B.C. Housing plans to close the temporary homeless shelter on Lougheed Highway as of June 30, but the mayor isn’t happy with where some of the residents may end up.
Rental supplements or top ups have been offered to 20 of the 30 or so remaining shelter residents, allowing them to live in suites or apartments.
But the other 10 could end up at the Salvation Army Ridge Meadows Ministries emergency shelter, which is adopting a low-barrier policy.
Outreach workers from the Salvation Army have been visiting the temporary city shelter, telling the residents there is space available across the street.
The Salvation Army Ridge Meadows Ministries, formerly the Caring Place, has a 25-bed emergency shelter.
“I’ve not heard that,” Mayor Nicole Read said of moving residents to the Salvation Army.
“I definitely don’t want anyone to move from the shelter to go into a shelter. We’re going into a shelter shuffle.”
Most of the people at the temporary shelter, operated by RainCity Housing, have been living there since the city cleared the Cliff Avenue homeless camp in October.
“They’ve been living in the shelter for nine months. How are they not being housed?” Read said.
Salvation Army executive-director Darrell Pilgrim said that people from the temporary shelter can come to the Ridge Meadows Ministries, from where they can be connected with housing.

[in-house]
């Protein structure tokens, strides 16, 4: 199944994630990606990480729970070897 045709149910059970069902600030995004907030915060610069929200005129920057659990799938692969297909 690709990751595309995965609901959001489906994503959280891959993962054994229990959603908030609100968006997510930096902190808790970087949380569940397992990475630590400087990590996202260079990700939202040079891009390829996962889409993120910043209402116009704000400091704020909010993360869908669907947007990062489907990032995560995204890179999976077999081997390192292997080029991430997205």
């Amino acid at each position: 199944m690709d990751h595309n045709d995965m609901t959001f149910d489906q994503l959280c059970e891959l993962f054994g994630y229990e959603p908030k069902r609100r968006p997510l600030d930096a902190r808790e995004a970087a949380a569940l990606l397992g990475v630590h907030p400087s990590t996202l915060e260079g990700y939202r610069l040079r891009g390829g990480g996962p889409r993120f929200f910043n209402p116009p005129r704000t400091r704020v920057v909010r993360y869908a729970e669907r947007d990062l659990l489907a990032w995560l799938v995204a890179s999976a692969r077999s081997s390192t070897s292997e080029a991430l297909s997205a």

“We’re encouraging people from the temporary shelter to come here. It’s something we’re more than willing to do.”
The Salvation Army is converting to a low-barrier shelter, according to B.C. Housing.
Low-barrier can allow people to stay inside during the day, have some storage space, and have more leniency towards drug use.
Pilgrim expects the Salvation Army’s B.C. headquarters will make an announcement soon on the specifics of the new policy on shelters.
He added that the Salvation Army regularly places people into housing, but continues to struggle with the housing crisis in Metro Vancouver.
“The problem is, there is very little housing. I’ve been here eight years. I’ve never seen it this bad,” Pilgrim said.
He learned of a recent bidding war between people who just wanted to rent an apartment.
Outreach workers from Atira Women’s Resource Society will also be visiting the temporary shelter to reach out to women in need of housing and supports.
Read said she knows B.C. Housing is working on finding people homes.
“We expected from the beginning that these people would be connected to housing,” and the health services they need.
Council, in April, wrote to Housing Minister Rich Coleman, asking how the people at the temporary shelter will be housed, after B.C. Housing cancelled plans to convert the Quality Inn in Maple Ridge into a 61-unit supportive housing complex.
The City of Maple Ridge is still waiting to hear from B.C. Housing about the closure of the temporary shelter.
Rajvir Rao of B.C. Housing confirmed that outreach workers from the Salvation Army have visited the temporary shelter.
“We’re working closely with the Salvation Army as they transition to a low-barrier shelter to ensure we are meeting immediate needs of all people who are homeless in Maple Ridge,” he said.
Read is more optimistic now that the Salvation Army is moving to a low-barrier model.
“I think there’s a lesser risk of them hitting the streets from the Salvation Army now that the Salvation Army is low barrier. But the province is not meeting its objective if people cannot be housed after nine months of being in the shelter.”
The temporary shelter was only supposed to be open for six months, closing March 30, to allow the city to provide somewhere for people to go when as it dismantled the Cliff Avenue tent camp.